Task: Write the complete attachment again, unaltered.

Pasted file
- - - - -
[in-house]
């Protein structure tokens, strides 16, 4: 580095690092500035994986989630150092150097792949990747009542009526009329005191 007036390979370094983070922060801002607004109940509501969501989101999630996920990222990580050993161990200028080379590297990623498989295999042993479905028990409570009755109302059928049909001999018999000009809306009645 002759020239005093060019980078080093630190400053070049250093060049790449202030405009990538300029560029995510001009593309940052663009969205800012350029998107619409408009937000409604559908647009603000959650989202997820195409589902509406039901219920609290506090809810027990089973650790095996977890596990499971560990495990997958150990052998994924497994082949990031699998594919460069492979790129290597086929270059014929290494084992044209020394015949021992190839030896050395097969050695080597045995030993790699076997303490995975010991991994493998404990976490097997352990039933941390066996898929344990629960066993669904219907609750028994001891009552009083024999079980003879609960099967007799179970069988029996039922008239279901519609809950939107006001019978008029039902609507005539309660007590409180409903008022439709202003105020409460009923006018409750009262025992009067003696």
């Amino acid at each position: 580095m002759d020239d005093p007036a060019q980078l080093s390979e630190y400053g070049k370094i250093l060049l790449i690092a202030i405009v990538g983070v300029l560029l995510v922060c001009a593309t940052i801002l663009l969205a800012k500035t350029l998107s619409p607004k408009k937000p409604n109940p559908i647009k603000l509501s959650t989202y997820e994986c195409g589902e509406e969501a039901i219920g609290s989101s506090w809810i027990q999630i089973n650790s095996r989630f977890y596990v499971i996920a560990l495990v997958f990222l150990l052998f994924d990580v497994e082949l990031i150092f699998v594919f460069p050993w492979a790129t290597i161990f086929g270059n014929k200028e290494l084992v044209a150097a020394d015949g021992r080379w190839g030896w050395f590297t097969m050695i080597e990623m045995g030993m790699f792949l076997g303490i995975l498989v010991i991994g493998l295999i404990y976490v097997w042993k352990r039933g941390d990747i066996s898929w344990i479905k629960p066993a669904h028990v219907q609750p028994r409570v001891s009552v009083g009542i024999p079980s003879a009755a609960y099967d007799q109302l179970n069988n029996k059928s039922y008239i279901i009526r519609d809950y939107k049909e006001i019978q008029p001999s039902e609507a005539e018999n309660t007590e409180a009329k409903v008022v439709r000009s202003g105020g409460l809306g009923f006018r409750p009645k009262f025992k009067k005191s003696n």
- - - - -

[in-house]
């Protein structure tokens, strides 16, 4: 580095690092500035994986989630150092150097792949990747009542009526009329005191 007036390979370094983070922060801002607004109940509501969501989101999630996920990222990580050993161990200028080379590297990623498989295999042993479905028990409570009755109302059928049909001999018999000009809306009645 002759020239005093060019980078080093630190400053070049250093060049790449202030405009990538300029560029995510001009593309940052663009969205800012350029998107619409408009937000409604559908647009603000959650989202997820195409589902509406039901219920609290506090809810027990089973650790095996977890596990499971560990495990997958150990052998994924497994082949990031699998594919460069492979790129290597086929270059014929290494084992044209020394015949021992190839030896050395097969050695080597045995030993790699076997303490995975010991991994493998404990976490097997352990039933941390066996898929344990629960066993669904219907609750028994001891009552009083024999079980003879609960099967007799179970069988029996039922008239279901519609809950939107006001019978008029039902609507005539309660007590409180409903008022439709202003105020409460009923006018409750009262025992009067003696």
């Amino acid at each position: 580095m002759d020239d005093p007036a060019q980078l080093s390979e630190y400053g070049k370094i250093l060049l790449i690092a202030i405009v990538g983070v300029l560029l995510v922060c001009a593309t940052i801002l663009l969205a800012k500035t350029l998107s619409p607004k408009k937000p409604n109940p559908i647009k603000l509501s959650t989202y997820e994986c195409g589902e509406e969501a039901i219920g609290s989101s506090w809810i027990q999630i089973n650790s095996r989630f977890y596990v499971i996920a560990l495990v997958f990222l150990l052998f994924d990580v497994e082949l990031i150092f699998v594919f460069p050993w492979a790129t290597i161990f086929g270059n014929k200028e290494l084992v044209a150097a020394d015949g021992r080379w190839g030896w050395f590297t097969m050695i080597e990623m045995g030993m790699f792949l076997g303490i995975l498989v010991i991994g493998l295999i404990y976490v097997w042993k352990r039933g941390d990747i066996s898929w344990i479905k629960p066993a669904h028990v219907q609750p028994r409570v001891s009552v009083g009542i024999p079980s003879a009755a609960y099967d007799q109302l179970n069988n029996k059928s039922y008239i279901i009526r519609d809950y939107k049909e006001i019978q008029p001999s039902e609507a005539e018999n309660t007590e409180a009329k409903v008022v439709r000009s202003g105020g409460l809306g009923f006018r409750p009645k009262f025992k009067k005191s003696n």